Changes to BMO World Elite Mastercard

Changes to the BMO World Elite Mastercard: Our Straightforward, Spin-Free Take

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Last updated on July 9, 2019 Views: 547 Comments: 35

After BMO announced changes to its World Elite Mastercard in November, GreedyRates readers have left comments of concern. Details released by BMO were initially vague, so many cardholders assumed the worst.

The formal changes have since been announced, and then upgraded with some nice bonuses, but overall I feel that the BMO World Elite Mastercard is being devalued. However, to those who can meet its bonus spending requirements and utilize perks like the yearly airport lounge passes, it’s still worthwhile.

As is typical of corporate announcements, BMO has tried its best to put a positive spin on things and released the following updates to the card according to this page. (you can also skip below to read the GreedyRates version translated from PR speak into plain Canadian English.)

Original BMO announcement text

Earn BMO Rewards points 50% faster!

Get rewarded even sooner. Earn 3 BMO Rewards points for every $1.00 spent on eligible travel, dining and entertainment purchases, up to $50,000 in purchases per year.

Enjoy more rewards flexibility

We have reviewed the BMO Rewards program, and are making some changes to give you more choice and better value across our range of rewards:

  • Travel reward changes
    The number of BMO Rewards points needed to redeem for $1.00 in travel rewards will be increasing from 100 to 140 points. We understand that receiving full value for your travel rewards is important to you and we are committed to honouring the purchasing power of the BMO Rewards points you’ve already earned. As of January 15, 2018, we will be adding extra points to your BMO Rewards account to offset the impact of this change so you won’t lose the value of your points. This means there’s no rush to redeem your points now.
  • Improved value of merchandise and gift cards 
    BMO Rewards is not just about travel. As of January 15, 2018, you’ll be able to redeem for the same great merchandise and gift cards with up to 20% fewer points!
  • Invest more for your future with BMO financial contributions
    We have improved the value you receive when redeeming your points for eligible BMO investment accounts. You’ll be able to invest with 25% fewer points. It has never been more rewarding to invest in what matters to you most.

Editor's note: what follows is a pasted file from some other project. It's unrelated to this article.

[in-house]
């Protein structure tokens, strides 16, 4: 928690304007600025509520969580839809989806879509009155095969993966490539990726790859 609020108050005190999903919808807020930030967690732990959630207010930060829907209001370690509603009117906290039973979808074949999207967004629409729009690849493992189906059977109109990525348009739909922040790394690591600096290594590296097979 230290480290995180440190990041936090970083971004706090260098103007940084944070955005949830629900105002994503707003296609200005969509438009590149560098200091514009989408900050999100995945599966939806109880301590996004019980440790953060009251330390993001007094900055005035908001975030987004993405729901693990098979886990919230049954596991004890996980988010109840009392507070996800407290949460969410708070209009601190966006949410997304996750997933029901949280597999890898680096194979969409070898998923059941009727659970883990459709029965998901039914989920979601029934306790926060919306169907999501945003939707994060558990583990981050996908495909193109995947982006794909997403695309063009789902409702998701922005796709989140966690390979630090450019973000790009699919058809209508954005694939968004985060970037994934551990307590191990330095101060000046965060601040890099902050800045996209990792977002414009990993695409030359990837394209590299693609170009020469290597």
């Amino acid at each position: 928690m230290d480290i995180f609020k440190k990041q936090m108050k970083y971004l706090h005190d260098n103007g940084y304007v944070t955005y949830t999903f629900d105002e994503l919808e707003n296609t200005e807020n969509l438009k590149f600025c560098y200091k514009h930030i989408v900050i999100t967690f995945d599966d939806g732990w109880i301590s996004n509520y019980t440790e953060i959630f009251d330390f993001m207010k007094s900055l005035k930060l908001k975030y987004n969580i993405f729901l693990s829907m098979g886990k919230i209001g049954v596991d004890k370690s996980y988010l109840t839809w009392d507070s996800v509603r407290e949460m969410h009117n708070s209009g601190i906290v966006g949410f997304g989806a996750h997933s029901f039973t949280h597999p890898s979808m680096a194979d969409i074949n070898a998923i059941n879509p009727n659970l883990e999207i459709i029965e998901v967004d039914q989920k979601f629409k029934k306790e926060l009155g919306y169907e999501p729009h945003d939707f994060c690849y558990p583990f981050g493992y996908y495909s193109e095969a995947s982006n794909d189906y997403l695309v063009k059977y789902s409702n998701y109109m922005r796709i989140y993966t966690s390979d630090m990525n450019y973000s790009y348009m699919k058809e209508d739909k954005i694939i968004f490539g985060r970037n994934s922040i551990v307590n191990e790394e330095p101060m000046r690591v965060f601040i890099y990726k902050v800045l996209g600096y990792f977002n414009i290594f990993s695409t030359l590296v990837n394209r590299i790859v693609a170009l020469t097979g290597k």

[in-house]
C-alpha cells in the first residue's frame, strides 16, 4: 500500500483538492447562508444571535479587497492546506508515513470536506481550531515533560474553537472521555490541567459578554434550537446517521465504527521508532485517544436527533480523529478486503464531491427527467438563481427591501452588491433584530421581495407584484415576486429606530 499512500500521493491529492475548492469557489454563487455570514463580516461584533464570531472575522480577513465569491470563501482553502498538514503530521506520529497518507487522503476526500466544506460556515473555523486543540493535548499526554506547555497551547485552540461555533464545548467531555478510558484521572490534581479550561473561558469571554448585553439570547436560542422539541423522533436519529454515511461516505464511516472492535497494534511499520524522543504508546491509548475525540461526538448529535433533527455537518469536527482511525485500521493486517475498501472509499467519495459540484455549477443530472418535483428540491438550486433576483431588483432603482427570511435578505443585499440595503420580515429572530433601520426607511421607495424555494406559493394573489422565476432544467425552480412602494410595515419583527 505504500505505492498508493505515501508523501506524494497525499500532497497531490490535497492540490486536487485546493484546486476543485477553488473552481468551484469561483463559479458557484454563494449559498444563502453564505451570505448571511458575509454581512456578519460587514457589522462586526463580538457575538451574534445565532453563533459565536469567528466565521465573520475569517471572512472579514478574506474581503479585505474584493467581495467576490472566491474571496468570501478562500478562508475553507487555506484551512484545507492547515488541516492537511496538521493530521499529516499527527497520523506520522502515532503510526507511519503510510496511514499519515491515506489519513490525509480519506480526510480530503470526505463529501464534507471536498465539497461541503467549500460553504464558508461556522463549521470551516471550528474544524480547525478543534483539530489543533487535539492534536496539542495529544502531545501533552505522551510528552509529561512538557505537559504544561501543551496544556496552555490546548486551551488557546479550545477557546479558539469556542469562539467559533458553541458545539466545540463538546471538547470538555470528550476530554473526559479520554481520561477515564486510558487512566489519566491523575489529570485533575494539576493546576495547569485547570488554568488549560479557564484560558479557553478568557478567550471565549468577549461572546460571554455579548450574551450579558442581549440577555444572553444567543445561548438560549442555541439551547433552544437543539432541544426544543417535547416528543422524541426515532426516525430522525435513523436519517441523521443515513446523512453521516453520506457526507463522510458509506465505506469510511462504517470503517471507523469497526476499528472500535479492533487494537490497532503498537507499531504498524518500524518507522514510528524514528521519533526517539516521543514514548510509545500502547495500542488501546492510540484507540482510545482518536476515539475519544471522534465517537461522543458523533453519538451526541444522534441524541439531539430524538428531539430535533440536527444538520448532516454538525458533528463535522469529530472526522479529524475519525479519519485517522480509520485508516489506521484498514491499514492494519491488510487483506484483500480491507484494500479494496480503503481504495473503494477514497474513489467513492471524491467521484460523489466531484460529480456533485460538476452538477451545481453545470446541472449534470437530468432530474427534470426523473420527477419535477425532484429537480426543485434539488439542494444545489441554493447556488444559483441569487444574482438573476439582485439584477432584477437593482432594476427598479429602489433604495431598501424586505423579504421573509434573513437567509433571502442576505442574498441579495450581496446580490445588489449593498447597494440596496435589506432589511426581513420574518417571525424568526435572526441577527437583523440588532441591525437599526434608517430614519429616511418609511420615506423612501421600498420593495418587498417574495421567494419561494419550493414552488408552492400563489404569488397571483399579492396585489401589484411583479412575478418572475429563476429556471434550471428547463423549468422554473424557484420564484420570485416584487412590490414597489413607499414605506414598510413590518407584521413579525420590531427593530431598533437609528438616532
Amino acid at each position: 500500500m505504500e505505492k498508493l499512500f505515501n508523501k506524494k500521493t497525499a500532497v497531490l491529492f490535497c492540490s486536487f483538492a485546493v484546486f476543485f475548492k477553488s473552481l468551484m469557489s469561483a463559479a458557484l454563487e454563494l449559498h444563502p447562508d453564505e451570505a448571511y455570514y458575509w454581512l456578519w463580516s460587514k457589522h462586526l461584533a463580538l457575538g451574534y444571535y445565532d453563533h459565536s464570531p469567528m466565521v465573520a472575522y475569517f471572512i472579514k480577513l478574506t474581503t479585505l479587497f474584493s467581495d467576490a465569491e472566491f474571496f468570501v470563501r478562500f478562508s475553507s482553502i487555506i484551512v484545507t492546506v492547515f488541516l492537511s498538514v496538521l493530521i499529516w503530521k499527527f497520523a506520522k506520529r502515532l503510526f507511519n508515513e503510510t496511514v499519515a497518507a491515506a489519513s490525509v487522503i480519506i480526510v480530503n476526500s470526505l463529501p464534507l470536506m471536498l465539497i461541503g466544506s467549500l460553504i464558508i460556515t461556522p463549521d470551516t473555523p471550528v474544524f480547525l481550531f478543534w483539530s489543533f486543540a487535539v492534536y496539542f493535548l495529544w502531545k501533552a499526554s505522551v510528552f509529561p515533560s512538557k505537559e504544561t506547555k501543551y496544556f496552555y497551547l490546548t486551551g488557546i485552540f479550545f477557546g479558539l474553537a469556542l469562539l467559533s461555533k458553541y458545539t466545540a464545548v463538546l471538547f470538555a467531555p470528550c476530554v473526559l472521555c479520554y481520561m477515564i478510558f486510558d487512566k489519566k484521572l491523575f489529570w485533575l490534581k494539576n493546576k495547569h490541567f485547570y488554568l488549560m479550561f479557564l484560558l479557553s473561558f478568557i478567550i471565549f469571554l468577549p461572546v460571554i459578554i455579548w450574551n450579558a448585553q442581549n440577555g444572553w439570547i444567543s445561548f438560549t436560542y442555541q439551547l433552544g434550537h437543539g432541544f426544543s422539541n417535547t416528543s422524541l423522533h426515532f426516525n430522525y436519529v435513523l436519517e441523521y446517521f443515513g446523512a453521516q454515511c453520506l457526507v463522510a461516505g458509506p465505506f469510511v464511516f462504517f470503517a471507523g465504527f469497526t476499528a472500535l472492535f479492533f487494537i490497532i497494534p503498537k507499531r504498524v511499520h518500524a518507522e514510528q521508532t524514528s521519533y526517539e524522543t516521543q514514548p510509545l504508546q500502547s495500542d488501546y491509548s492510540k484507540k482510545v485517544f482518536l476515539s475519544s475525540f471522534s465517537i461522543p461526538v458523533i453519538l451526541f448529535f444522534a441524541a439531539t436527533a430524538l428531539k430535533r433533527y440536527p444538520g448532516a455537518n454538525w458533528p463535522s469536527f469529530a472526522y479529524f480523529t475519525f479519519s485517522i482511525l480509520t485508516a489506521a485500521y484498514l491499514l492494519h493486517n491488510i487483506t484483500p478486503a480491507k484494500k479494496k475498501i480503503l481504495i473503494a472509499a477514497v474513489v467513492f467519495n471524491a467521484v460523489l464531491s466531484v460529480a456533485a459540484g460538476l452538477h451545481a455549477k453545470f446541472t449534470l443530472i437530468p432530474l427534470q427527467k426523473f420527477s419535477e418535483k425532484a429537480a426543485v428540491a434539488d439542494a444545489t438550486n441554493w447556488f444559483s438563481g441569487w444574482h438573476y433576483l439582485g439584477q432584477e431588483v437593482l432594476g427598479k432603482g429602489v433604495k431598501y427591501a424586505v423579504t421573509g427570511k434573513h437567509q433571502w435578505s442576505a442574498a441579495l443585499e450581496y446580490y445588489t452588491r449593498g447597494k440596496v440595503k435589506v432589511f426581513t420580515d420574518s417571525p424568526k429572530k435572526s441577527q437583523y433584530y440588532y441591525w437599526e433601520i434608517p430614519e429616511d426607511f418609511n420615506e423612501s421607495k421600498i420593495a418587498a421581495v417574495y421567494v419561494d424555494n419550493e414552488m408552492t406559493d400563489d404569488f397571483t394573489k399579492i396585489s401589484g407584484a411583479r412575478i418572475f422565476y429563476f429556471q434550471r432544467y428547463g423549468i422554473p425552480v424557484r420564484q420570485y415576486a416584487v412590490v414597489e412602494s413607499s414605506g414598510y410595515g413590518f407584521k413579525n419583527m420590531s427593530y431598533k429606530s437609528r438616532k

• Coming February 2018! Turn your BMO Rewards points into cash
    For the ultimate in flexibility, treat yourself by purchasing whatever you want, wherever you want and use your BMO Rewards points to pay down your credit card balance. Get ready to pay yourself with points!

What this means

Until January 15th 2018, cardholders were able to earn 2 BMO Rewards points for every $1 spent. For every $1 in travel credit you wanted to redeem, it cost 100 points. This essentially made the old deal a straight 2% return on all your purchases.

With the new features, you’ll earn 3 BMO Rewards points for every $1 spent on travel, dining and entertainment purchases, while all other purchases will still get 2 points for every $1 spent. Sounds like an upgrade, right?

Except it’ll now cost you 140 BMO Rewards points for every $1 in travel credit you want to claim.

Some number crunching reveals that the overall return now works out to 2.14% on travel, dining and entertainment and 1.43% on everything else. Travel, dining and entertainment purchases now earn 7% more than they did, but all other categories earn 30% less. BMO isn’t wrong per se by stating you can earn points 50% faster, but they’ve neglected to note the second, less savory side of the math.

The new cash back feature may appeal to cardholders that value flexibility, but the return on cash back is worse than rewards redemption for travel. For every 50 cents you want to claim toward your bill, it’ll cost you 140 points. That means your spending will only earn you a return of .72% – 1.05% when going the cash back route, which is clearly a bad deal whatever its flexibility.

The good news is, your current accumulated points won’t be downgraded. BMO will add 40% more points to your account to offset the changes, so you don’t lose any value there. That said, new applicants should pay close attention to the signup bonus if there are any further changes. Currently there is a bonus of 35,000 BMO Reward points, which has a value of $250, plus the first year’s annual fee waiver (fee is $150). The bonus was recently boosted to this generous level to help offset the other changes described here, and supplemented with a bonus for $100 to those who spend $100 on travel in their first 6 months. For those who can meet the requirements for spending $3,000 in the first 3 months and $100 on travel (a low bar), the card will be worth at least $500. You can squeeze additional value from it if you manage to use all four airport lounge passes each year.

Is the card still worth holding on to?

It’s understandable that a lot of cardholders are upset by what they see as a devaluation of their card, and are considering cancellation. But before you speed-dial customer service, it’s worth a reminder that the card still comes with some pretty impressive additional benefits, besides the ones already mentioned.

  • Comprehensive travel insurance for 21 consecutive days
  • Flat fee, optional travel insurance for those between the ages of 65-74